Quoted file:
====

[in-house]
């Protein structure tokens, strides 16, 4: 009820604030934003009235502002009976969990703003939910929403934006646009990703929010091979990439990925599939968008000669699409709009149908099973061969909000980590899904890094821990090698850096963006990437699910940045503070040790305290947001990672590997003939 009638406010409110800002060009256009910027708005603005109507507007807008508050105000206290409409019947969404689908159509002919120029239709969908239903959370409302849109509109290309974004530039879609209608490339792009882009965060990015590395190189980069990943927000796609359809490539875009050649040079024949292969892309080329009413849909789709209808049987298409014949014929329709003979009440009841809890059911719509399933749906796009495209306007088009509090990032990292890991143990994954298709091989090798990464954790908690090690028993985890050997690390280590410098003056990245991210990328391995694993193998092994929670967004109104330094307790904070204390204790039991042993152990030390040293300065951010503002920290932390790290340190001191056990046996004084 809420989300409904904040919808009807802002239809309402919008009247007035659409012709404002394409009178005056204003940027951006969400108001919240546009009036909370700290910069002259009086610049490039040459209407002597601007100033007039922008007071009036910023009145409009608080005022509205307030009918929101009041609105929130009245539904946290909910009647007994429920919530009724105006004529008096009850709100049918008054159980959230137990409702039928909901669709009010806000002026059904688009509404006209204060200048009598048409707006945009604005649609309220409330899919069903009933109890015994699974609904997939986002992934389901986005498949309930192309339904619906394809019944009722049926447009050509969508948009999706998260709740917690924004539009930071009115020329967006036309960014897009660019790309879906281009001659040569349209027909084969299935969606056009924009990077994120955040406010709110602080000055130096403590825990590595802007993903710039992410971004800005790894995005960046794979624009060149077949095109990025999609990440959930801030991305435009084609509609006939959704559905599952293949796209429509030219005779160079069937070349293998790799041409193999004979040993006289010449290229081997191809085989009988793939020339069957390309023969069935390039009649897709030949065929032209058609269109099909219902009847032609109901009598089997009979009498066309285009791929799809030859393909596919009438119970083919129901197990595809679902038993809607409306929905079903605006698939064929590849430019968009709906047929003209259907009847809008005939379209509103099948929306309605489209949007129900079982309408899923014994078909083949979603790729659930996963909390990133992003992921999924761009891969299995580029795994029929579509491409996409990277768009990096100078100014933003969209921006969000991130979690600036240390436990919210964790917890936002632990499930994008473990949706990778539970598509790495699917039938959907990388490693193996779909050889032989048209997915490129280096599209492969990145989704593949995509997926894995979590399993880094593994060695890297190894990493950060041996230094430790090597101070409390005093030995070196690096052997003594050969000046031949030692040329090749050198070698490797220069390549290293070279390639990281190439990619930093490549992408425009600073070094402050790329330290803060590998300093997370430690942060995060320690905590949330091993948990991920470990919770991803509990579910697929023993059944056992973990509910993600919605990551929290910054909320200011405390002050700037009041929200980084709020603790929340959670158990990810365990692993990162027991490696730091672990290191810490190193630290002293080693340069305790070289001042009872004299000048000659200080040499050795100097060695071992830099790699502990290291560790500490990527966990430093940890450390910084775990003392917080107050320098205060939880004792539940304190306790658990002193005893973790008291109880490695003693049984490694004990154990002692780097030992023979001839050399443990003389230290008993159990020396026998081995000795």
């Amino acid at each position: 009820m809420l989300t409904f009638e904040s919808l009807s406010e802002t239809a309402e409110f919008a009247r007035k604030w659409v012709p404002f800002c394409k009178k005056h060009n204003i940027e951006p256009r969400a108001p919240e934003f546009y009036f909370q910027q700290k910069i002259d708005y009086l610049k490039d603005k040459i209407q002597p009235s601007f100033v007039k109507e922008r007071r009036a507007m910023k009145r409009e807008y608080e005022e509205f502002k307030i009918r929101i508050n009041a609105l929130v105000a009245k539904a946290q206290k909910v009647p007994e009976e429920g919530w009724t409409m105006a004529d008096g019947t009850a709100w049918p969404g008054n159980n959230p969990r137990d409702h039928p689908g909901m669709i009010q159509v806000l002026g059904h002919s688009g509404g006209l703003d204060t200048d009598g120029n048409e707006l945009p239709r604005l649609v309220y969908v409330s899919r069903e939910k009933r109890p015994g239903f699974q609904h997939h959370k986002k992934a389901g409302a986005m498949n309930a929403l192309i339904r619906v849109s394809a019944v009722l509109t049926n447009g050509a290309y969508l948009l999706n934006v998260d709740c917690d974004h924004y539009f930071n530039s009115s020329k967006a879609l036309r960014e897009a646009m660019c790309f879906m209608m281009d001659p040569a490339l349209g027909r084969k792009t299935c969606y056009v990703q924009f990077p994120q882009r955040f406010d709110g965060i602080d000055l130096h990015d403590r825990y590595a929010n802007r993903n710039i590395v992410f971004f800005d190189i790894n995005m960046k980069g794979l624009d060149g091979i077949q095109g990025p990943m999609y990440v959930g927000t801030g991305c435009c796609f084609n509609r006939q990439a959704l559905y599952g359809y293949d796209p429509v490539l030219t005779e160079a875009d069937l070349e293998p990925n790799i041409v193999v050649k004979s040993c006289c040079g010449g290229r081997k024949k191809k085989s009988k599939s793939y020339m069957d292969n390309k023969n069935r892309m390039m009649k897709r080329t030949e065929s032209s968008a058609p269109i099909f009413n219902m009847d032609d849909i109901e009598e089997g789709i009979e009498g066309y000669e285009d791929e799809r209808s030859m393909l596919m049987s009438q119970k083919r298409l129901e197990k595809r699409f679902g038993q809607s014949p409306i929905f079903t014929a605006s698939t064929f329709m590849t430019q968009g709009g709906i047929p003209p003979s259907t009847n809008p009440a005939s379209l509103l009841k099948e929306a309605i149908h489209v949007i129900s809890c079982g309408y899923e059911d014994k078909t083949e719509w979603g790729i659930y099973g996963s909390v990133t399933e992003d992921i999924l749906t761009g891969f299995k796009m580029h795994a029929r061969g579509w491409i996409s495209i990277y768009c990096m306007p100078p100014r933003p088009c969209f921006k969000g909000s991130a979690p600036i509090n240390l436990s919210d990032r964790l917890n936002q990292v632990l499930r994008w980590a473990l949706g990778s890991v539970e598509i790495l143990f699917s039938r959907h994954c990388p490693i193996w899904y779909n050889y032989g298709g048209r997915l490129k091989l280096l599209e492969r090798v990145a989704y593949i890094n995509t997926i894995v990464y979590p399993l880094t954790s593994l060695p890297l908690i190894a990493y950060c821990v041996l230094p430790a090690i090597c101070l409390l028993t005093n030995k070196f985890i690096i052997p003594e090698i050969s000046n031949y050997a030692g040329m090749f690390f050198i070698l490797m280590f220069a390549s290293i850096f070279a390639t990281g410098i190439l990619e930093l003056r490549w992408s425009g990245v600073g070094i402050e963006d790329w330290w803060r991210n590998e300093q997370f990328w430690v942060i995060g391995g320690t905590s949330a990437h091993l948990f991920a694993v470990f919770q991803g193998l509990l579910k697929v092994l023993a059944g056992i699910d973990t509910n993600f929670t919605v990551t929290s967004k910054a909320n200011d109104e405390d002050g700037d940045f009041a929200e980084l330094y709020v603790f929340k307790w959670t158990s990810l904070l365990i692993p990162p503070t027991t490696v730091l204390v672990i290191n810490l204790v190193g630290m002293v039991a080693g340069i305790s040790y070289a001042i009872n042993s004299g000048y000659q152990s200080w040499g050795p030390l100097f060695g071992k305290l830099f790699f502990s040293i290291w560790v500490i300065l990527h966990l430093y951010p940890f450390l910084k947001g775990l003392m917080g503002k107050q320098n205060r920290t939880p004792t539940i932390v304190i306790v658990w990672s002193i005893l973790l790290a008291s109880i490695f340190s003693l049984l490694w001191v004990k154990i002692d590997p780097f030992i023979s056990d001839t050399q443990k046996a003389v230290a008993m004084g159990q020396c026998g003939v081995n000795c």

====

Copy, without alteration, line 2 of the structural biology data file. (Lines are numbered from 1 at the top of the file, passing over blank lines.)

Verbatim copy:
């Protein structure tokens, strides 16, 4: 009820604030934003009235502002009976969990703003939910929403934006646009990703929010091979990439990925599939968008000669699409709009149908099973061969909000980590899904890094821990090698850096963006990437699910940045503070040790305290947001990672590997003939 009638406010409110800002060009256009910027708005603005109507507007807008508050105000206290409409019947969404689908159509002919120029239709969908239903959370409302849109509109290309974004530039879609209608490339792009882009965060990015590395190189980069990943927000796609359809490539875009050649040079024949292969892309080329009413849909789709209808049987298409014949014929329709003979009440009841809890059911719509399933749906796009495209306007088009509090990032990292890991143990994954298709091989090798990464954790908690090690028993985890050997690390280590410098003056990245991210990328391995694993193998092994929670967004109104330094307790904070204390204790039991042993152990030390040293300065951010503002920290932390790290340190001191056990046996004084 809420989300409904904040919808009807802002239809309402919008009247007035659409012709404002394409009178005056204003940027951006969400108001919240546009009036909370700290910069002259009086610049490039040459209407002597601007100033007039922008007071009036910023009145409009608080005022509205307030009918929101009041609105929130009245539904946290909910009647007994429920919530009724105006004529008096009850709100049918008054159980959230137990409702039928909901669709009010806000002026059904688009509404006209204060200048009598048409707006945009604005649609309220409330899919069903009933109890015994699974609904997939986002992934389901986005498949309930192309339904619906394809019944009722049926447009050509969508948009999706998260709740917690924004539009930071009115020329967006036309960014897009660019790309879906281009001659040569349209027909084969299935969606056009924009990077994120955040406010709110602080000055130096403590825990590595802007993903710039992410971004800005790894995005960046794979624009060149077949095109990025999609990440959930801030991305435009084609509609006939959704559905599952293949796209429509030219005779160079069937070349293998790799041409193999004979040993006289010449290229081997191809085989009988793939020339069957390309023969069935390039009649897709030949065929032209058609269109099909219902009847032609109901009598089997009979009498066309285009791929799809030859393909596919009438119970083919129901197990595809679902038993809607409306929905079903605006698939064929590849430019968009709906047929003209259907009847809008005939379209509103099948929306309605489209949007129900079982309408899923014994078909083949979603790729659930996963909390990133992003992921999924761009891969299995580029795994029929579509491409996409990277768009990096100078100014933003969209921006969000991130979690600036240390436990919210964790917890936002632990499930994008473990949706990778539970598509790495699917039938959907990388490693193996779909050889032989048209997915490129280096599209492969990145989704593949995509997926894995979590399993880094593994060695890297190894990493950060041996230094430790090597101070409390005093030995070196690096052997003594050969000046031949030692040329090749050198070698490797220069390549290293070279390639990281190439990619930093490549992408425009600073070094402050790329330290803060590998300093997370430690942060995060320690905590949330091993948990991920470990919770991803509990579910697929023993059944056992973990509910993600919605990551929290910054909320200011405390002050700037009041929200980084709020603790929340959670158990990810365990692993990162027991490696730091672990290191810490190193630290002293080693340069305790070289001042009872004299000048000659200080040499050795100097060695071992830099790699502990290291560790500490990527966990430093940890450390910084775990003392917080107050320098205060939880004792539940304190306790658990002193005893973790008291109880490695003693049984490694004990154990002692780097030992023979001839050399443990003389230290008993159990020396026998081995000795």